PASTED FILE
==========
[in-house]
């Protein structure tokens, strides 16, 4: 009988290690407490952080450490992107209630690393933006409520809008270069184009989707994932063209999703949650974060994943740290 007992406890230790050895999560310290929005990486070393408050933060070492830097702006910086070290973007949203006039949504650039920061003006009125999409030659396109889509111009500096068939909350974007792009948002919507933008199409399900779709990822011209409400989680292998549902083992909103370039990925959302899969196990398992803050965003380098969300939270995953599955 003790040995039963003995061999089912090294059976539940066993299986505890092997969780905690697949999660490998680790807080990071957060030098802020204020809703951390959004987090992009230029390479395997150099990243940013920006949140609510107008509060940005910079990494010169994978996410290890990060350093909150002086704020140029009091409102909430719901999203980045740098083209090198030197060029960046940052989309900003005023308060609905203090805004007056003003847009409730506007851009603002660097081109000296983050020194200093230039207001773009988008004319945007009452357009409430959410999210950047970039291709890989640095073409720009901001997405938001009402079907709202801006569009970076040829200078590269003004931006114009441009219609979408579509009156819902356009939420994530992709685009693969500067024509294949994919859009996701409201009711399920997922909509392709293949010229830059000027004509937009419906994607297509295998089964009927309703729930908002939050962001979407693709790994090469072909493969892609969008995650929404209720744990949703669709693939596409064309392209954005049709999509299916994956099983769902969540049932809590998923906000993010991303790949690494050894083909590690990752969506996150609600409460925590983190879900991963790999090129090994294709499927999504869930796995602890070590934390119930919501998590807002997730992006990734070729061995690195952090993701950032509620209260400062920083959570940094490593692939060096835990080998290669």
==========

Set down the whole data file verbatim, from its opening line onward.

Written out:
[in-house]
């Protein structure tokens, strides 16, 4: 009988290690407490952080450490992107209630690393933006409520809008270069184009989707994932063209999703949650974060994943740290 007992406890230790050895999560310290929005990486070393408050933060070492830097702006910086070290973007949203006039949504650039920061003006009125999409030659396109889509111009500096068939909350974007792009948002919507933008199409399900779709990822011209409400989680292998549902083992909103370039990925959302899969196990398992803050965003380098969300939270995953599955 003790040995039963003995061999089912090294059976539940066993299986505890092997969780905690697949999660490998680790807080990071957060030098802020204020809703951390959004987090992009230029390479395997150099990243940013920006949140609510107008509060940005910079990494010169994978996410290890990060350093909150002086704020140029009091409102909430719901999203980045740098083209090198030197060029960046940052989309900003005023308060609905203090805004007056003003847009409730506007851009603002660097081109000296983050020194200093230039207001773009988008004319945007009452357009409430959410999210950047970039291709890989640095073409720009901001997405938001009402079907709202801006569009970076040829200078590269003004931006114009441009219609979408579509009156819902356009939420994530992709685009693969500067024509294949994919859009996701409201009711399920997922909509392709293949010229830059000027004509937009419906994607297509295998089964009927309703729930908002939050962001979407693709790994090469072909493969892609969008995650929404209720744990949703669709693939596409064309392209954005049709999509299916994956099983769902969540049932809590998923906000993010991303790949690494050894083909590690990752969506996150609600409460925590983190879900991963790999090129090994294709499927999504869930796995602890070590934390119930919501998590807002997730992006990734070729061995690195952090993701950032509620209260400062920083959570940094490593692939060096835990080998290669």